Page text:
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Neal August 30, 2011 at 2:28 pm

Hey Andy,
Thanks for your input. Yep, there’s a large section of tube below the D before the next opening in the saxophone, makes it a little awkward.

Fingering the palm D key is an option, but not always practical. That’s an interesting idea about playing it with the side key to hear what it should sound like when it’s not as stuffy. I have used a similar technique to hear notes that should be coming out as overtones. Thanks for sharing

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Erskine Gordon August 30, 2011 at 6:17 am

Yes, the middle D is stuffy on my tenor,but if I’m playing fast passage it’s not so bad….

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Neal August 30, 2011 at 2:26 pm

It’s something to be aware of. May need more air, etc. Minor adjustments of the horn can help too, but just be careful.

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garland ball December 23, 2011 at 12:11 pm

The stuffy D is a venting issue possibly because it is the last key before the curve of the bow (air having to change direction creates resistance) and the closest available vent is the low C, with the next available vent being the bell keys which are quite a distance further on.

All other notes have multiple venting openings directly below them, while the D has only one close (low C).

Some improvement can be gained with increasing the height of the low C key, but not much. If you, in your particular playing style or setting, are not prone to playing below the low D, the stuffy middle D can be fixed by slightly venting the low C# (too much will make it sharp). If you do raise the C#, you will most likely have to create some slack in the respective spatula keys to keep the G# closed.

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Neal January 2, 2012 at 3:36 pm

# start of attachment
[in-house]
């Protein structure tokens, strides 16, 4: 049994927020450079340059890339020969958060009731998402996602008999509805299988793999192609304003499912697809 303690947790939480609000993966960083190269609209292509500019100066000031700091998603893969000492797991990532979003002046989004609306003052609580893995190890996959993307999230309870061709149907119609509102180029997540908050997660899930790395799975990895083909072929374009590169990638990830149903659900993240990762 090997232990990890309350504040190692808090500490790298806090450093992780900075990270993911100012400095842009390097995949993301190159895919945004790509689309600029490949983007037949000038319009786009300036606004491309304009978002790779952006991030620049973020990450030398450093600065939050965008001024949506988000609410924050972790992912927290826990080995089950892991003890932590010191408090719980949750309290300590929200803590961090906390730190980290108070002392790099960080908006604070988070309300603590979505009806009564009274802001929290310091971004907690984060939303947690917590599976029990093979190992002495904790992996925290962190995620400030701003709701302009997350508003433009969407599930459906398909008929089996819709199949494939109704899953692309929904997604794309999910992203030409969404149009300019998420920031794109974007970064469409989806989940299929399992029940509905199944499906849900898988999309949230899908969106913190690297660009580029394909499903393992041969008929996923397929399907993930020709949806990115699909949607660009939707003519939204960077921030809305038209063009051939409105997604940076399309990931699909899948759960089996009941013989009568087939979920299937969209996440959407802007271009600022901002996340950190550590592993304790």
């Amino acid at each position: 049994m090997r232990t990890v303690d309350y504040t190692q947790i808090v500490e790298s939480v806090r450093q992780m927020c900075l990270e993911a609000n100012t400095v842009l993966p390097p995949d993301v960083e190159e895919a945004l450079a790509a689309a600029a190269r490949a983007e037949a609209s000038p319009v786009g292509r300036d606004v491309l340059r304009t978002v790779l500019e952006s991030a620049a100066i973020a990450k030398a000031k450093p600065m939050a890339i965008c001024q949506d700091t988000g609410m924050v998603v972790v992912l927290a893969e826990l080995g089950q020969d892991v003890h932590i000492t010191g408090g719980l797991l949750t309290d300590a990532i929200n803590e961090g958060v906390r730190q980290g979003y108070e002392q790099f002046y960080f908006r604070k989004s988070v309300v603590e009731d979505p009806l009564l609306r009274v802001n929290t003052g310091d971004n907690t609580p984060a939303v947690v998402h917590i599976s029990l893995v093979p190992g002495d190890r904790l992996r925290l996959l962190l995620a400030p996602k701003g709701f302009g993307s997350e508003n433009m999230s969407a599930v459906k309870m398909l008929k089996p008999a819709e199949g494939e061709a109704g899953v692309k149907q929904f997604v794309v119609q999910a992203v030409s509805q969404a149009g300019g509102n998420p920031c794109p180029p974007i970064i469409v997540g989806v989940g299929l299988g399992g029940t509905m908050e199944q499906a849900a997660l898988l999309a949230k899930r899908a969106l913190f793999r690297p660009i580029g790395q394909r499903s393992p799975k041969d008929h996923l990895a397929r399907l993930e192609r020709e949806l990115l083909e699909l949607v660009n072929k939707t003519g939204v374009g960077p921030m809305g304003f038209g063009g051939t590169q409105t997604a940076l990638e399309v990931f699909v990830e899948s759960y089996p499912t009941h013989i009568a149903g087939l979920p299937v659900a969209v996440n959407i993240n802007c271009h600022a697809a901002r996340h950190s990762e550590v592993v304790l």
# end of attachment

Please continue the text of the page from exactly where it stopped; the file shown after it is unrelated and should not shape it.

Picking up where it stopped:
Hey Garland,
Thanks for you input. That seems to be a pretty good way of explaining why it happens.

I did that adjustment of the low C key, and it made my D less stuffy, it’s not too hard, but you do have to be careful. Thanks for the note about how it can affect the G# key.

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Chris December 23, 2011 at 6:58 pm

When sounding mid D, also press the pinky C# key. i.e. include the C#key in the D fingering. World of difference on my tenor.

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Neal January 2, 2012 at 3:38 pm

Thanks Chris, that can be a good trick in some situations, ie when you hold out the middle D. Probably wouldn’t do it in fast passages though.

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Chelsea February 20, 2013 at 8:00 pm

I’ve been playing the Bari sax for 3 years now, and every Bari I’ve ever played with, the low D has always been sharp. My music instructor said that’s normal for most Bari’s but is there any way I can adjust my mouth or air flow, etc to fix that?

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Michael August 28, 2013 at 2:22 pm

The middle D is especially susceptible to a poorly fitting neck. See my article on this at http://www.woodwindshop.com/techinfo/

Hope this is helpful, Michael

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johnny brock November 20, 2013 at 7:02 pm

I’ve noticed that the mouthpiece can make a difference. Same player, same horn, but different mouthpiece. More notable with the switch to a metal mouthpiece, open tip, strong reed, that sort of thing.

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Neal November 20, 2013 at 11:26 pm

Thanks Johnny,
Good point. I tried a metal Berg Larsen in my first few years of playing, borrowed it from another kid, but really couldn’t control it at that time.